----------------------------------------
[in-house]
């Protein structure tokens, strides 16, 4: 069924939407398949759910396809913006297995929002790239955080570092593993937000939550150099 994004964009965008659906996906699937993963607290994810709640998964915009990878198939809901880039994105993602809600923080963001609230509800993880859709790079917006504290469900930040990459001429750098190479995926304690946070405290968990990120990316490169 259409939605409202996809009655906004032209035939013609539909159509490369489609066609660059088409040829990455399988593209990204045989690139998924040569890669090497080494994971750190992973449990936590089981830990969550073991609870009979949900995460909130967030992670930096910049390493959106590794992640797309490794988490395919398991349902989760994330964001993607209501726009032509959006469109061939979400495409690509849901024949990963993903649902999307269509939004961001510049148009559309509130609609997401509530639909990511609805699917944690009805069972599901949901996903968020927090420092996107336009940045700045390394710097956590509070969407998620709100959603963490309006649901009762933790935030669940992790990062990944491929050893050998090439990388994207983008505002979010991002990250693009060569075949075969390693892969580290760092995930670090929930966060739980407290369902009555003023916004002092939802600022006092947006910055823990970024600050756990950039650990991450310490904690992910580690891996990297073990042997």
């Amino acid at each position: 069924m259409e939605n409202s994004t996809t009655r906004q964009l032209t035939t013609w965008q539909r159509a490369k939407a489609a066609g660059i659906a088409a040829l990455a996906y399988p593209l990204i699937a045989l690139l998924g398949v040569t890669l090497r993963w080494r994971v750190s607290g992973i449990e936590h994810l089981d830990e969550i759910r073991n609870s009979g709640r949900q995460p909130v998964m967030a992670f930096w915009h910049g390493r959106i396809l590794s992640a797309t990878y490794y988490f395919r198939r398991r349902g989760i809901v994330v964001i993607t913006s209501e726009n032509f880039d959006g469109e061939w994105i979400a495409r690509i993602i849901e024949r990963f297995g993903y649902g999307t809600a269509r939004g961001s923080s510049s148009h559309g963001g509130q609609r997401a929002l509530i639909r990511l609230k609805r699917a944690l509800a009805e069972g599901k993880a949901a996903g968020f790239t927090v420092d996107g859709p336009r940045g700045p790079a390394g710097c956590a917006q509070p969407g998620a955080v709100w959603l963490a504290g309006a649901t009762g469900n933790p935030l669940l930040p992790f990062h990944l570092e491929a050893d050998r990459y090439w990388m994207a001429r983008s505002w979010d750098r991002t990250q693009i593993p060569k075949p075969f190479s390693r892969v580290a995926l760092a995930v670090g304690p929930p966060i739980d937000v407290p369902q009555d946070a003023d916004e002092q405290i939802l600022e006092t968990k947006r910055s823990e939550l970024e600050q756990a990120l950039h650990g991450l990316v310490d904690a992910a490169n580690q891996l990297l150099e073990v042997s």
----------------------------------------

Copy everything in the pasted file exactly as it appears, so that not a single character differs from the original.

[in-house]
């Protein structure tokens, strides 16, 4: 069924939407398949759910396809913006297995929002790239955080570092593993937000939550150099 994004964009965008659906996906699937993963607290994810709640998964915009990878198939809901880039994105993602809600923080963001609230509800993880859709790079917006504290469900930040990459001429750098190479995926304690946070405290968990990120990316490169 259409939605409202996809009655906004032209035939013609539909159509490369489609066609660059088409040829990455399988593209990204045989690139998924040569890669090497080494994971750190992973449990936590089981830990969550073991609870009979949900995460909130967030992670930096910049390493959106590794992640797309490794988490395919398991349902989760994330964001993607209501726009032509959006469109061939979400495409690509849901024949990963993903649902999307269509939004961001510049148009559309509130609609997401509530639909990511609805699917944690009805069972599901949901996903968020927090420092996107336009940045700045390394710097956590509070969407998620709100959603963490309006649901009762933790935030669940992790990062990944491929050893050998090439990388994207983008505002979010991002990250693009060569075949075969390693892969580290760092995930670090929930966060739980407290369902009555003023916004002092939802600022006092947006910055823990970024600050756990950039650990991450310490904690992910580690891996990297073990042997």
């Amino acid at each position: 069924m259409e939605n409202s994004t996809t009655r906004q964009l032209t035939t013609w965008q539909r159509a490369k939407a489609a066609g660059i659906a088409a040829l990455a996906y399988p593209l990204i699937a045989l690139l998924g398949v040569t890669l090497r993963w080494r994971v750190s607290g992973i449990e936590h994810l089981d830990e969550i759910r073991n609870s009979g709640r949900q995460p909130v998964m967030a992670f930096w915009h910049g390493r959106i396809l590794s992640a797309t990878y490794y988490f395919r198939r398991r349902g989760i809901v994330v964001i993607t913006s209501e726009n032509f880039d959006g469109e061939w994105i979400a495409r690509i993602i849901e024949r990963f297995g993903y649902g999307t809600a269509r939004g961001s923080s510049s148009h559309g963001g509130q609609r997401a929002l509530i639909r990511l609230k609805r699917a944690l509800a009805e069972g599901k993880a949901a996903g968020f790239t927090v420092d996107g859709p336009r940045g700045p790079a390394g710097c956590a917006q509070p969407g998620a955080v709100w959603l963490a504290g309006a649901t009762g469900n933790p935030l669940l930040p992790f990062h990944l570092e491929a050893d050998r990459y090439w990388m994207a001429r983008s505002w979010d750098r991002t990250q693009i593993p060569k075949p075969f190479s390693r892969v580290a995926l760092a995930v670090g304690p929930p966060i739980d937000v407290p369902q009555d946070a003023d916004e002092q405290i939802l600022e006092t968990k947006r910055s823990e939550l970024e600050q756990a990120l950039h650990g991450l990316v310490d904690a992910a490169n580690q891996l990297l150099e073990v042997s």